It’s an amazing process honey bees building that incredibly perfect honey comb, and what’s more working in teams. The question is how? Can you see them hanging together by their legs? This is called festooning, the action of hanging together to bridge open spaces in a hive; they do this by holding together with their legs, which actually have pads and hooks, and each leg with it’s hooks, holds on to another bees hooks. It’s a version of creating a scaffold. As you know our honey bees build their hives with beeswax that is made by the young bees who secrete it from glands, in flakes of beeswax, which they then make into those amazing 6-sided cells with their mouth parts. It is said that the honey bee does this so that when they swarm into one space they can hang together.
Imagine those wild hives, where you see honey bees wrapped around a tree trunk, hanging together in these chains; amazing, really, did we ever consider how they all collected and held together in a space like that? One would assume they simply sit on top of one another; but it is a far more perfect arrangement than that, this festooning. They also use festooning to hang out of the entrance of a hive in warm weather, cooling off bee-style! But actually, this behaviour allows ventilation for the brood nest.
The bees also hang together in sheets between frames of a man-made hive, sometimes this pattern is as wide and deep as the frame itself. One beekeeper explained that sometimes when you slowly separate two frames during comb-building season, you see bees stretched between the frames ‘like wires on a power pole until they finally let go’.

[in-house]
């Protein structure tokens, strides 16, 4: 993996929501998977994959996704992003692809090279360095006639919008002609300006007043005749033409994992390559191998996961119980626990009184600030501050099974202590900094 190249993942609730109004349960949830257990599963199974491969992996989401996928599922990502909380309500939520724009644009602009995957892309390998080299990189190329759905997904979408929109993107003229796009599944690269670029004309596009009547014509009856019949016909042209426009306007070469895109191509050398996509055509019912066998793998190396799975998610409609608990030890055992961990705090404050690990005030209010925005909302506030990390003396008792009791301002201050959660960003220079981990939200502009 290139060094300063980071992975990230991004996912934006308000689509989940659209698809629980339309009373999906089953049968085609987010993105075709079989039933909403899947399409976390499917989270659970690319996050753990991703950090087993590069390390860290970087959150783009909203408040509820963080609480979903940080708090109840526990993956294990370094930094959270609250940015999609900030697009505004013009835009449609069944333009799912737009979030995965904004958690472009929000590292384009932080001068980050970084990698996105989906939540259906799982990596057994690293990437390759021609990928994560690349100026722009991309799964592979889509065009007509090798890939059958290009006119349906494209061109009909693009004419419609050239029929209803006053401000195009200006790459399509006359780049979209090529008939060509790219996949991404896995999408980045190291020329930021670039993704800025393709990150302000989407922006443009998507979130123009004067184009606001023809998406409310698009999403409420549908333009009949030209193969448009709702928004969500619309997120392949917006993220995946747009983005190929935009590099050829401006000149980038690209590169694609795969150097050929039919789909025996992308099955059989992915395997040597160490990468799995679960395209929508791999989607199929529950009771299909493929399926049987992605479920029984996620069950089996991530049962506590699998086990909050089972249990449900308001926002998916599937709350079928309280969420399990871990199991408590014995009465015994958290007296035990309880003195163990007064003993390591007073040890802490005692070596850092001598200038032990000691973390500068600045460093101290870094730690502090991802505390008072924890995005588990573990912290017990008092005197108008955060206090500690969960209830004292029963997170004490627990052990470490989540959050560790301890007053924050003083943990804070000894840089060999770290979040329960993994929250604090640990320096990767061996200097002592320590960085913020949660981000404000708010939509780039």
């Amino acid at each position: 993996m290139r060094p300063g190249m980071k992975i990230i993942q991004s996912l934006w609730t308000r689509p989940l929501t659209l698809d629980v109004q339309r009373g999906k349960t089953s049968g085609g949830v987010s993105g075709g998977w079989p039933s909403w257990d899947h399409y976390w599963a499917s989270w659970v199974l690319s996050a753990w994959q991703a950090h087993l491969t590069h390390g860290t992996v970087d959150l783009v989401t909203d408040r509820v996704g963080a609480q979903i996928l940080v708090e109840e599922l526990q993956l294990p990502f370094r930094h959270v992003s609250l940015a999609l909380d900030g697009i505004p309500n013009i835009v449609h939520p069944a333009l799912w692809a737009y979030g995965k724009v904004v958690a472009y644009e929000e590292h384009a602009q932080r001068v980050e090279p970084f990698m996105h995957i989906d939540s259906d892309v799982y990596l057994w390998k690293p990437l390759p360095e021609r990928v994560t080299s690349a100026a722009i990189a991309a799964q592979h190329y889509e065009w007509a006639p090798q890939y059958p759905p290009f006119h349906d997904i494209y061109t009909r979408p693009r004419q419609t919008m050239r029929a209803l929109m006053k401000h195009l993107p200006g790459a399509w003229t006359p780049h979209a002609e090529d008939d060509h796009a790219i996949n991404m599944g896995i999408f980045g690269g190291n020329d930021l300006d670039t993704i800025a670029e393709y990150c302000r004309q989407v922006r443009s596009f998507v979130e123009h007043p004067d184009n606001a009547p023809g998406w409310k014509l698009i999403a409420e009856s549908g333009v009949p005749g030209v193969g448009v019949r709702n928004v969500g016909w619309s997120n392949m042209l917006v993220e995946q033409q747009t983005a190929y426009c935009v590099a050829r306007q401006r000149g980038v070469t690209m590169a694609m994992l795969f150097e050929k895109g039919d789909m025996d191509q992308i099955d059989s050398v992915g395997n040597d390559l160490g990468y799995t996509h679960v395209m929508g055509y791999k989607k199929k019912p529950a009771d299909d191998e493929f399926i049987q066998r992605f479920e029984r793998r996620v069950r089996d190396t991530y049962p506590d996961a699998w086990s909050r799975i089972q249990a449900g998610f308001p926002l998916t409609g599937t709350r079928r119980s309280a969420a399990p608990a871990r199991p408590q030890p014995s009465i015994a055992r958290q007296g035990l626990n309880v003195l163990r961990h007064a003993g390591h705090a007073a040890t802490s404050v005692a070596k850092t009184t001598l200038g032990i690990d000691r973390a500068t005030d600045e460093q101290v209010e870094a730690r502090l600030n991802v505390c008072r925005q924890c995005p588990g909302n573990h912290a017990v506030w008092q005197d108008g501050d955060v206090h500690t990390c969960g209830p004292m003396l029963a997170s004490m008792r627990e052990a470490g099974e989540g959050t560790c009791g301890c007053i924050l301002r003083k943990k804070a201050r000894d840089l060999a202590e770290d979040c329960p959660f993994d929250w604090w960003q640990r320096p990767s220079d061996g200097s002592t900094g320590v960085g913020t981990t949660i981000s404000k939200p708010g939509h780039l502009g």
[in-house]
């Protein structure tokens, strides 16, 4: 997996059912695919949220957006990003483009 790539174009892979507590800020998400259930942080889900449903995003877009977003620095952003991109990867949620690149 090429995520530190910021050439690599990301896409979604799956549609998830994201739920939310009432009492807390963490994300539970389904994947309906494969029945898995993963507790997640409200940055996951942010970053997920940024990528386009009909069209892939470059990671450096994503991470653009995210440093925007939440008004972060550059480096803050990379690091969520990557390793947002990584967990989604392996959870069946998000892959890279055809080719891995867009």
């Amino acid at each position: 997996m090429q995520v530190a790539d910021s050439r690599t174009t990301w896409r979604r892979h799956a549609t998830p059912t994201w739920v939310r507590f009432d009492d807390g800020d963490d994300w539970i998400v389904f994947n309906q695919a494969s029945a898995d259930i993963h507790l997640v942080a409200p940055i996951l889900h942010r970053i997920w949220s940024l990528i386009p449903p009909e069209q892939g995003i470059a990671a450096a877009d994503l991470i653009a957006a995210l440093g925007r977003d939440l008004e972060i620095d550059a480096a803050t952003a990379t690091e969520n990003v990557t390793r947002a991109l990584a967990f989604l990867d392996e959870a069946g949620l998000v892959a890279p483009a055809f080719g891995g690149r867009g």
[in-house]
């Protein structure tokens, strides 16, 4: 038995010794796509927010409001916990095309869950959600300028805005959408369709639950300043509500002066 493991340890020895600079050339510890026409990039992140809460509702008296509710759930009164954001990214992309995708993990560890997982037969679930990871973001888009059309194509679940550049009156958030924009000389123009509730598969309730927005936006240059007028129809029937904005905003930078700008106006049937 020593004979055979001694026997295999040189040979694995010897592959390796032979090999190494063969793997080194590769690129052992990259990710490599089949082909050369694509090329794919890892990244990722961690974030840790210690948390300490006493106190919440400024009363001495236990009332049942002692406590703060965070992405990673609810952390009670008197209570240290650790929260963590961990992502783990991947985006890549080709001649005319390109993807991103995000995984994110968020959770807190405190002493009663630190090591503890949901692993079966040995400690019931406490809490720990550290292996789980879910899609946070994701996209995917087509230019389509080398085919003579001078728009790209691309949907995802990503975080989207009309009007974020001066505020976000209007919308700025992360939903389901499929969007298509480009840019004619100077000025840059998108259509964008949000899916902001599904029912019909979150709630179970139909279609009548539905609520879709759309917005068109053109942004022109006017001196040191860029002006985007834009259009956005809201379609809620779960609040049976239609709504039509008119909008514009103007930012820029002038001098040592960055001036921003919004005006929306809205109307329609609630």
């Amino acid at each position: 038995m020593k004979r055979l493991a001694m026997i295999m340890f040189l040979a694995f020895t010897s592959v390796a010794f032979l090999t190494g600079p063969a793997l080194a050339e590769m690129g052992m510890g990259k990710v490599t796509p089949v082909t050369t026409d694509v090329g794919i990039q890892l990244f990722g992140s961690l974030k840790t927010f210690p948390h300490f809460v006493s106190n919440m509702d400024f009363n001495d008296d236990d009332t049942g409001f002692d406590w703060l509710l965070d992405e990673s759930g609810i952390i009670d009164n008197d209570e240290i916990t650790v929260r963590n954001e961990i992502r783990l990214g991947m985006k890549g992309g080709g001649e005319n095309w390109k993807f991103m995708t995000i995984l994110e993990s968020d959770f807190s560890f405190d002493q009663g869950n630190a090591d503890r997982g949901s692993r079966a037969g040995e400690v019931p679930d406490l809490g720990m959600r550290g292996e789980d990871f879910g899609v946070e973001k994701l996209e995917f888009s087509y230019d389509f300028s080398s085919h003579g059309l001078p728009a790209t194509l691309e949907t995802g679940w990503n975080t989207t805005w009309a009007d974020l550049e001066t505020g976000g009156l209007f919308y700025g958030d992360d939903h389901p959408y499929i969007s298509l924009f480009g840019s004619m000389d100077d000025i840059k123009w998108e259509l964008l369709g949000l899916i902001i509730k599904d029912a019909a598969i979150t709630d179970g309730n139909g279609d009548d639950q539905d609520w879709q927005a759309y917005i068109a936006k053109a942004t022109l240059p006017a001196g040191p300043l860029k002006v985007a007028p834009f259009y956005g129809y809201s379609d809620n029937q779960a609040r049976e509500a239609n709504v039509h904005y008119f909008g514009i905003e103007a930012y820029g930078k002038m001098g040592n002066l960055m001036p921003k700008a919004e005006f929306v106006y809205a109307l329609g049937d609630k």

What is interesting is the different thinking from beekeepers about why they do this. Some say they are measuring the distance between frames, others, as we’ve mentioned before see it as a kind of scaffolding from which they build the frames. And really interestingly is that some say bees can only produce wax from a festooning position.
Jürgen Tautz the world-renowned German bee biologist at the University of Würzburg, has a different opinion and says, “The function of the living chain that is formed by bees where new combs are being built, or old combs repaired, is completely unknown.”
Here in South Africa the Cape honey bee was studied by researchers Muller and Hepburn and they found that workers produced the same amount of wax whether they were in a festoon or not. They also found that, except in winter, half the new wax originated from bees in a festoon and half from bees elsewhere in the nest; and what’s really confusing to the argument is that in winter nearly all new wax came from non-festooning bees.
Festoon or not, they create a miracle in math with their honey comb, and maybe we don’t need to know how to know it’s simply genius! Everything about our honey bees and their superorganism is simply genius.
The photograph shown here was taken by photographer and beekeeper Brandon Dill and offers us a view into a world where we can see that there is nothing about our honey bees that is random, everything they do has an exact purpose; sometimes we just don’t know what that is, what we do know is that without our honey bees our world would not look or operate in nature the way it does. Perfectly.